2019 was a weird year for me – it started off really well, took a turn for the worse and then finished with a wimper. There were also swim cancellations – lots of swim cancellations. Tri season started with the Smithfield Sprint, where I was 3/16 in my AG and won, perhaps, the greatest trophy in the history of triathlons.
I was then 3rd Masters Men (3/77) at the RTC Sprint, which included a 5k PR. That result actually qualified me for Age Group Nationals. I followed that up a week later with a huge Half-Iron PR of 5:04:02 at Ironman Virginia 70.3, and flirted with sub-5 hours for a while, before withering in the humidity on the run. That was the good.
The not so good began at the Robious Landing Triathlon in June, where a competitor in the first swim wave drowned about 50 feet from me and several other people in the second swim wave. Not a good day. The swim was ultimately cancelled, and I finished 2/14 in my AG, but I’d just assume forget that race entirely. The OBX Half-Iron Triathlon was next in September, which was a deferral from the 2018 race, which had been cancelled due to a hurricane. Well, another hurricane came through the week before the 2019 race, leading to the swim being cancelled due to high levels of bacteria in the water. The bike and the run still went well though, and I managed 1/11 in my AG. Still I was pretty disappointed in the swim cancellation.
The culmination of my season was supposed to be Ironman Louisville in October, but that turned out to be a shit-show from start to finish. First, I crashed my bike during my last century ride before Louisville, leaving me and my bike a bit beaten, bloodied and bruised.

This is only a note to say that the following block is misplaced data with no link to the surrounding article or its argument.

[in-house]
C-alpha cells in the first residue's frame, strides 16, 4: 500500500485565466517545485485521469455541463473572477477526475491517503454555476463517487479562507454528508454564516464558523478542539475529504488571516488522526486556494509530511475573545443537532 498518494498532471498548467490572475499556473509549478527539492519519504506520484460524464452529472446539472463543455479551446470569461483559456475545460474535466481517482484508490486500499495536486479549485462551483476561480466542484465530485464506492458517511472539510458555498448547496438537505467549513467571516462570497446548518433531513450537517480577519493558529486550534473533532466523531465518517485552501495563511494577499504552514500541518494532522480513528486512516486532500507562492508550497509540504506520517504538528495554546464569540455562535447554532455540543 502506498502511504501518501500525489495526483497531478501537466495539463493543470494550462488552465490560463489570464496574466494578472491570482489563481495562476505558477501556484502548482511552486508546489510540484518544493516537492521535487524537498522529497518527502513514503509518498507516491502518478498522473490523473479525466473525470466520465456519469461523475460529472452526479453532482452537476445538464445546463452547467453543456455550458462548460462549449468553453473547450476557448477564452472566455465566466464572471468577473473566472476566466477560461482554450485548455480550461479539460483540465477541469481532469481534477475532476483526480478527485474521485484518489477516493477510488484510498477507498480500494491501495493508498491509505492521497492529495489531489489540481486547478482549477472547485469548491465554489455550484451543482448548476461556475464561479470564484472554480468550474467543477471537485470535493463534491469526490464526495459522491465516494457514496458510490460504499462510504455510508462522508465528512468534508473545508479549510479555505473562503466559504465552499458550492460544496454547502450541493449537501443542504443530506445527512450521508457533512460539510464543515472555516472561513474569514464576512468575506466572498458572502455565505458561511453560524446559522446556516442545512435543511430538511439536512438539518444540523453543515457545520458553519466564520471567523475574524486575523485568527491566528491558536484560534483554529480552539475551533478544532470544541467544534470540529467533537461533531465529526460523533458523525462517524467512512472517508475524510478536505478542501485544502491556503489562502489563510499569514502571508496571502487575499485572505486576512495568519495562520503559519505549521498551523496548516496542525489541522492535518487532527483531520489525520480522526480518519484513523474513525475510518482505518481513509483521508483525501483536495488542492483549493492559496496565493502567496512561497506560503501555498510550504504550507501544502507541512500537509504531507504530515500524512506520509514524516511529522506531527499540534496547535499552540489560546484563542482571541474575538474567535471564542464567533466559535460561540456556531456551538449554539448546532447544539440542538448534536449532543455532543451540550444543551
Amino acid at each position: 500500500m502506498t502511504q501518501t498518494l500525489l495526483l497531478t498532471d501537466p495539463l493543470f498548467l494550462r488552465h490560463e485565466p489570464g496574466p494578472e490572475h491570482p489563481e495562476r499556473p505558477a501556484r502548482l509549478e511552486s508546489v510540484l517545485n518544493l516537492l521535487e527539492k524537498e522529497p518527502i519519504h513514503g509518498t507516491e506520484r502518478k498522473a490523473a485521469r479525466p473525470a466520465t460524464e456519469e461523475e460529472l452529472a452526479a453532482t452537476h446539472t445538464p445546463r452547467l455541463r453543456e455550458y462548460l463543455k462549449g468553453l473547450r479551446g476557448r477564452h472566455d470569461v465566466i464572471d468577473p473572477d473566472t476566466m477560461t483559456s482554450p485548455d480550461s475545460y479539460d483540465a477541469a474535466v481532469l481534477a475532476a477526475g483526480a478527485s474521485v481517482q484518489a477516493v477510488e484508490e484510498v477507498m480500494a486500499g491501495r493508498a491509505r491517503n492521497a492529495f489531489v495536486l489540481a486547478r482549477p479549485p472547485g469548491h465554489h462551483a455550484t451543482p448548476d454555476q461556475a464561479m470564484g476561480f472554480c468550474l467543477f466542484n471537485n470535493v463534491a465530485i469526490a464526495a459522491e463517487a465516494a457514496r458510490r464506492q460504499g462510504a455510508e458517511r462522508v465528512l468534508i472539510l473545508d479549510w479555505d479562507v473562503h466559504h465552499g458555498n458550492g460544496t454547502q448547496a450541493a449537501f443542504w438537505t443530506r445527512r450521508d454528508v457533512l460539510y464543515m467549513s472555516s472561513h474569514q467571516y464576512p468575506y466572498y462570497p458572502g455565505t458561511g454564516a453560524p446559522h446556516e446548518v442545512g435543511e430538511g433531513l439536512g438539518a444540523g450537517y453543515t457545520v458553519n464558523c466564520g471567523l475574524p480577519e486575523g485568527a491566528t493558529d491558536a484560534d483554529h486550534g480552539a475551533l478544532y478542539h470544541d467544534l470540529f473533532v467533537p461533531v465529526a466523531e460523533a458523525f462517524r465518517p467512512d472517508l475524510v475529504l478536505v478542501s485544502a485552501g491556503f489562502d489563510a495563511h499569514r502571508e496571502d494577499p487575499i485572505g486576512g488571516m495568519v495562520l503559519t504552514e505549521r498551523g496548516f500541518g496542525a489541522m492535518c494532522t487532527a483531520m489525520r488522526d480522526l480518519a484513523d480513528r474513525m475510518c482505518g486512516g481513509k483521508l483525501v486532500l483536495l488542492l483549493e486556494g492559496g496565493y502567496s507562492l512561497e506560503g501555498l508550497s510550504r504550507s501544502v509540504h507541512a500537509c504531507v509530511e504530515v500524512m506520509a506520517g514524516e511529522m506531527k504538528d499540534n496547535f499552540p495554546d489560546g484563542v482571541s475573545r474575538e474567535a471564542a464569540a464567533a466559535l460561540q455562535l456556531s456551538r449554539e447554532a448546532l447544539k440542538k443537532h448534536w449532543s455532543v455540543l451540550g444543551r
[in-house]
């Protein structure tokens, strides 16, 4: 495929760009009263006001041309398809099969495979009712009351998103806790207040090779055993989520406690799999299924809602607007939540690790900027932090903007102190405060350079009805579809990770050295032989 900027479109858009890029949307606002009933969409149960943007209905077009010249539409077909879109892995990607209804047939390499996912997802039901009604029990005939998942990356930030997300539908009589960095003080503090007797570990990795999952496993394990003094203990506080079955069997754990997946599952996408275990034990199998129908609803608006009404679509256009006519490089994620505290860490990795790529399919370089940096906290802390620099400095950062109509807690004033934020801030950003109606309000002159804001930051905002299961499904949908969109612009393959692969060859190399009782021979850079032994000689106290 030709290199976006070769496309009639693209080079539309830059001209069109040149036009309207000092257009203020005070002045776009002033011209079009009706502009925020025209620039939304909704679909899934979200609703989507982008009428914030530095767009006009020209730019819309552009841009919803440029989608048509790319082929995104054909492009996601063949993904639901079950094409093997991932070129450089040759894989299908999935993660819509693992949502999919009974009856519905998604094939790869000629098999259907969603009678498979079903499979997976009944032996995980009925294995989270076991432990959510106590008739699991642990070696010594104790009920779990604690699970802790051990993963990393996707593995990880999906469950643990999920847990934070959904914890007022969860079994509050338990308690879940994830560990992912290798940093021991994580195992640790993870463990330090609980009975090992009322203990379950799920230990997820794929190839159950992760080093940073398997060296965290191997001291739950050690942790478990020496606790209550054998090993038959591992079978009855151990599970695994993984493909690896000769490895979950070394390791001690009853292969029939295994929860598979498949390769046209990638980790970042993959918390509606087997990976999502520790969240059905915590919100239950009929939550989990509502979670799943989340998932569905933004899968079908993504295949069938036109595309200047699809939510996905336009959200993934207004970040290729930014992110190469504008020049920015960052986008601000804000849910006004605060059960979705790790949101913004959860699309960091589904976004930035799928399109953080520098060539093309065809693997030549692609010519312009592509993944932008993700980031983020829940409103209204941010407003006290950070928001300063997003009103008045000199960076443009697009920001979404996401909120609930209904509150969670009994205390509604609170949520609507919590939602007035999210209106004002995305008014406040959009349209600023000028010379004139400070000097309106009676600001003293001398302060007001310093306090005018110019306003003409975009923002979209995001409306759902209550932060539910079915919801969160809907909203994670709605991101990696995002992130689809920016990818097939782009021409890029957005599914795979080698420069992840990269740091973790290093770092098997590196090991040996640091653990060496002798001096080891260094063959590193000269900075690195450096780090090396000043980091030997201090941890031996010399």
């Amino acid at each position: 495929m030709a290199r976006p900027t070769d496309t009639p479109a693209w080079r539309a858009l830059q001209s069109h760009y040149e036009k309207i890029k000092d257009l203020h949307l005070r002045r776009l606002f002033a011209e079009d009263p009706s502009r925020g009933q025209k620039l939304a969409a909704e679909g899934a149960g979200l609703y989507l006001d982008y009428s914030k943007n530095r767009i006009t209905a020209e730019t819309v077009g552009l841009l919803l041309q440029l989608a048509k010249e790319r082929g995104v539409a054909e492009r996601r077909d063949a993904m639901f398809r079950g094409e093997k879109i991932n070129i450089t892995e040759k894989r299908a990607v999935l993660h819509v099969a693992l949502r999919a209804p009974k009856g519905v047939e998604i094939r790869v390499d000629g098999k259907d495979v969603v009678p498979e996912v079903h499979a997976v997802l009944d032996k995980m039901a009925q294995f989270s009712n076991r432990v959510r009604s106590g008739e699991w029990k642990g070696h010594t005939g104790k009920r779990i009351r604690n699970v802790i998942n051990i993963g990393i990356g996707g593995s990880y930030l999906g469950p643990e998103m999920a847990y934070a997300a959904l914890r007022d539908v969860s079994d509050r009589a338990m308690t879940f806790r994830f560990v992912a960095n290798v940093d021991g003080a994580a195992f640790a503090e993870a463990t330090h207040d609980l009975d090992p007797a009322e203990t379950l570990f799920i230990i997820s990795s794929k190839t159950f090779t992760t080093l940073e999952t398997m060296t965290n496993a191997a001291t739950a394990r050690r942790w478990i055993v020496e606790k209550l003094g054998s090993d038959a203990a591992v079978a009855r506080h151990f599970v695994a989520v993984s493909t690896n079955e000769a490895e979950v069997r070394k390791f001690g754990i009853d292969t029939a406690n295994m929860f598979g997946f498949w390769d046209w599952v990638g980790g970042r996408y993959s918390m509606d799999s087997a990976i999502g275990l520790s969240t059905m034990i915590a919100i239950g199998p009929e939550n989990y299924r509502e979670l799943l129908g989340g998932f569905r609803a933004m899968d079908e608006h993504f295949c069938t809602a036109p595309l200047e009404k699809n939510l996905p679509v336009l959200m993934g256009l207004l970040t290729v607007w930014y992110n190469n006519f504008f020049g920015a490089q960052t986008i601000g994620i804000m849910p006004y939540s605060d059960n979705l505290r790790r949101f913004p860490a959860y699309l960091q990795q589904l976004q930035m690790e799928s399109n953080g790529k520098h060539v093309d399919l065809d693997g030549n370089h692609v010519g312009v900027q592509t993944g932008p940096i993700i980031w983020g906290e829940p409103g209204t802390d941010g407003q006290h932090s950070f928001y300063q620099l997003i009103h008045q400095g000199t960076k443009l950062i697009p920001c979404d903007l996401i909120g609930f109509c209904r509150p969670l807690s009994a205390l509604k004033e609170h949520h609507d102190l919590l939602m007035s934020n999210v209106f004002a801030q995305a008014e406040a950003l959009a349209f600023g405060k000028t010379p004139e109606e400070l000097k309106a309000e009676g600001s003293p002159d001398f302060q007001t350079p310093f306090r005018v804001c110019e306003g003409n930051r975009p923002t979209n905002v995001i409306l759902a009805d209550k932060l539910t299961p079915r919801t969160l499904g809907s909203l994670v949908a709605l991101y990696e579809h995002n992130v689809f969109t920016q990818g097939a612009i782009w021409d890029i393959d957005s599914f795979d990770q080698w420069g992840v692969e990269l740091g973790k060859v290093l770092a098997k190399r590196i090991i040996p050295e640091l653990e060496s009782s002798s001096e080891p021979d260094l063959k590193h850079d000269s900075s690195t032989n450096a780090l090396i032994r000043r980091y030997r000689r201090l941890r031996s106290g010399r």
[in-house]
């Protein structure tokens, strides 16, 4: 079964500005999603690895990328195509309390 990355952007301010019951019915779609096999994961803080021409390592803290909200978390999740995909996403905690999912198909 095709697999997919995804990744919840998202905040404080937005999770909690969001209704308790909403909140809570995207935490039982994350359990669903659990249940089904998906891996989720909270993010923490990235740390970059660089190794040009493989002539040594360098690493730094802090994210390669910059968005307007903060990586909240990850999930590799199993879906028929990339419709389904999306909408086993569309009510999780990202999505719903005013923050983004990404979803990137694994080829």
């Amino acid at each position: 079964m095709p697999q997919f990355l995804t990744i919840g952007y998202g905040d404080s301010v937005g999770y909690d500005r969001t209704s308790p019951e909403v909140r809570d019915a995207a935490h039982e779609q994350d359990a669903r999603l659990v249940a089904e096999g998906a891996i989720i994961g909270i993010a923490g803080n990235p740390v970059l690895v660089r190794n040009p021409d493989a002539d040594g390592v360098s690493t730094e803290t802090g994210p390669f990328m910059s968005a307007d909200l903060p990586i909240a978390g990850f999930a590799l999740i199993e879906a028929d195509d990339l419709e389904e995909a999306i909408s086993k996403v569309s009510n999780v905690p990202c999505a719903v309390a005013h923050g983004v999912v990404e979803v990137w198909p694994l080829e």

Once I got to Louisville, the swim was cancelled due to toxic algae, leading to a time trial start on the bike. I made it exactly 1 minute into the ride before having a mechanical due to my rear tire rubbing the frame, then another rider pushed me over into a ditch around mile 50, leading to a neck and right shoulder injury and a bleeding hand. I ultimately managed to get off the bike in one piece, only to be hobbled by my left Achilles for the entire marathon. I finished in 11:05:19, but that was not how I wanted my Ironman to go after working towards it for two years.
Immediately after the Louisville debacle came my melanoma diagnosis, which resulted in surgery in December, including the removal of a lymph node under my right arm for a biopsy. Thankfully, 2019 ended on a high note when I received the biopsy results on Christmas Eve, confirming that the melanoma hadn’t spread to my bloodstream. The silver lining to that affair was the not-so-subtle reminder that racing is a privilege and not a right, and that it can all come crashing down at any time. No matter how well or how badly any particular race may go, I need to keep in mind that what really counts is just being out there and being able to compete.
Heading into 2020, I was convinced that the year would be full of races and good cheer…